Most blogging platforms including blogger will let you have multiple authors on individual blogs and set up multiple blogs with one account. On reflection this is probably the best way to set up blogs you set up the blogs and invite kids to join rather than vice versa. Some of my kids have set up other blogs but their main school one is the one I set up to them.
Log into google and then into google and hit ‘create blog’ decide which template to use and then hit ‘create blog.’ Congratulations, you have created your blog. My first blog was just a sample blog that I played around with before setting the kids up with theirs.
Once you’ve created the blog, hit on the name and then click on layout. In this area you’ll be able to decide which kind of widgets you want for your students blogs. The ‘Follow this blog by email’ widget is useful for family members who might not have google accounts to get blog updates. My students really liked being able to follow their classmates blogs but google has plenty on offer and there are more on the internet. A word of caution, too many widgets makes your blog harder to read so be judicious with the number of widget you add. Be sure to save your arrangement and view your blog before the next step.
Once you’ve finished, hit save in the top right hand corner then hit template on the tabs along the side and hit the grey edit html button. You’ll get a message warning you about editing this document but hit proceed. Once you are there, hit orange save template. This file will act as a template when you are setting up your student blogs so save the file somewhere you can find it.
Now you are ready to create your first student blog.
Go back to the blogger dashboard and hit create blog. Name and address the blog and then choose a template. Hit on the name of the blog and then hit the settings tab on the side bar and then the other tab. Click on import blog link and you will come up with the dialogue box. At this point you will need to find that file you just downloaded. You might get a message saying that you are deleting widgets. Don’t worry that’s fine. Your student blog should now look like your sample blog. Make sure you hit save settings.
Other setting that need to be changed on every blog before you hand it over to the students.
Hit on ‘post and comments’ under the settings tab. Decide on who you want to be able to comment on the blog. As a lot of parents don’t have google accounts, anyone can comment on the kids blogs. For comment moderation, I’ve gone the route where posts are open for 14 days without moderation. This usually stops spammers but allows for easy access for parents. You should also add a comment message reminding the reader about good commenting practices.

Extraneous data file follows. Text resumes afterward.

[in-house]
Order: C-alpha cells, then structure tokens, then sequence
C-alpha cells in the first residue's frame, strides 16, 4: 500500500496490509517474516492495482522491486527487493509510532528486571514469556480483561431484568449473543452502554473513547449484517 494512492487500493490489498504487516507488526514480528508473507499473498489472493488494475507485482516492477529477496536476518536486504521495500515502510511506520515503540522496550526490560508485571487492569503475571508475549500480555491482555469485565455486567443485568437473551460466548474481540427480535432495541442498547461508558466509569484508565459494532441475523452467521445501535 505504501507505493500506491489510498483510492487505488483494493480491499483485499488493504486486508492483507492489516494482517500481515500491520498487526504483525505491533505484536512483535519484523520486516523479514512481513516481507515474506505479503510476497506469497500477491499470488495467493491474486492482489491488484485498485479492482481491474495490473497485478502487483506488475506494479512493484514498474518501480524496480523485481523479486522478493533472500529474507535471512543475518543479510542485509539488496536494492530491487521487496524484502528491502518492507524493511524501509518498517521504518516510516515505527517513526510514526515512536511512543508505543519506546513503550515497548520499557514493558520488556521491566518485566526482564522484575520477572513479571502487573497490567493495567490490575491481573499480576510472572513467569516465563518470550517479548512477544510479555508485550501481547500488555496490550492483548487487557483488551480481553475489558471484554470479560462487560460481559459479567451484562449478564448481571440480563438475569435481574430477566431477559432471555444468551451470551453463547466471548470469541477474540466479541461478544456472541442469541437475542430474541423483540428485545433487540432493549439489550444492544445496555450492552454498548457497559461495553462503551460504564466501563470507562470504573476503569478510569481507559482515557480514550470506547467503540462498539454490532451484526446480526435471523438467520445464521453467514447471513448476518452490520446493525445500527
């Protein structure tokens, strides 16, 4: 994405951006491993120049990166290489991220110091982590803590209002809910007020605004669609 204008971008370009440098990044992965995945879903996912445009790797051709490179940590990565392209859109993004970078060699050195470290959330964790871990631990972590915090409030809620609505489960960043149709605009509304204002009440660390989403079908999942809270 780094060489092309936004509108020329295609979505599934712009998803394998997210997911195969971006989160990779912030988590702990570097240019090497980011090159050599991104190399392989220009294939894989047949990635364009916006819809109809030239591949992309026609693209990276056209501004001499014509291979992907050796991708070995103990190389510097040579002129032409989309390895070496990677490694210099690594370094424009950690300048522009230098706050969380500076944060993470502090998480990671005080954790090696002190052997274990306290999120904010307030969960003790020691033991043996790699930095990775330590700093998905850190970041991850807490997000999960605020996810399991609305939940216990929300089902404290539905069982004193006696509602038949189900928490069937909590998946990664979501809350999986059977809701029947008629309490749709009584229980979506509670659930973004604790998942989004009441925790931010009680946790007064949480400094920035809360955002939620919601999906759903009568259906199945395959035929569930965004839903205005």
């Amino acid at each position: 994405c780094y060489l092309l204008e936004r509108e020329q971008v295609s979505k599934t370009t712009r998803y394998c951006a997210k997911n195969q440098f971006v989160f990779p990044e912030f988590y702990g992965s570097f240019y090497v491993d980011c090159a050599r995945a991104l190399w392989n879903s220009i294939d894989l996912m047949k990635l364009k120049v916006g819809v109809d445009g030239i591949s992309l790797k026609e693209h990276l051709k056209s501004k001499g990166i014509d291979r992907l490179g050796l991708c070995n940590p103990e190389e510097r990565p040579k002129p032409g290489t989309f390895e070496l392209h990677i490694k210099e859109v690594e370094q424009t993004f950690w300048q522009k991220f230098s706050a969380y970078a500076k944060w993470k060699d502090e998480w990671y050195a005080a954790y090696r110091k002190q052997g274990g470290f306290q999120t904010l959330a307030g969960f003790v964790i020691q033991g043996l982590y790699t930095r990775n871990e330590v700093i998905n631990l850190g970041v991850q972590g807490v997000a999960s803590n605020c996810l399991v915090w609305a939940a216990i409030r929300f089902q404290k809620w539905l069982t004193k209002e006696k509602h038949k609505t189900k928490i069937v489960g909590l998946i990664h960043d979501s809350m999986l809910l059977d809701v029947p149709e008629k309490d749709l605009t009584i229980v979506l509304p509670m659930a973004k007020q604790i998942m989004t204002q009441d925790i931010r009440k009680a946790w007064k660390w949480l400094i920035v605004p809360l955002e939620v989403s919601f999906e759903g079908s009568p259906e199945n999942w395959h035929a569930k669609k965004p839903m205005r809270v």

You still need to be monitoring the blog commenting sections which easily done by hitting the ‘mobile and email’ tab and then putting your email in the comment notification section. You can also be notified of new posts by putting your email here. You might also want to use this box for notifications to the child’s parents of new posts for them to view. Make sure that you hit save settings before you leave the page.
Alright let’s get the kids on board!
Hit on the basic under settings tab. Then hit on ‘add author’ and send an invite to the child’s email. The child will then get an email asking them to contribute to their blog. The child has to click on the link they receive and then may be asked to set up a blogger account. All they have to do is type in their name as a username and accept the terms and conditions and they are ready to start blogging.
My students are Year 7/8 so being able to personalize their blogs was an important part of this process. During lunchtime my kids had the opportunity to take part in a ‘beautify my blog’ session where they could change the colours and fonts of their blogs. This was important for them to gain ownership over their blogs. To do this you have to grant the students admin rights. Simply click on their name and hey presto the kids have admin rights on their blogs. I let my students have a week of admin rights on their blog to personalize it. If the blogs become unreadable either have a quick fiddle or just import the template file you downloaded earlier.
I would recommend that the teacher stay as the admin on the blog as this creates a level of protection including shutting down the blog or limiting viewership if the need arises. You can also delete comments as administrator which is important if inappropriate comments are posted to the blog.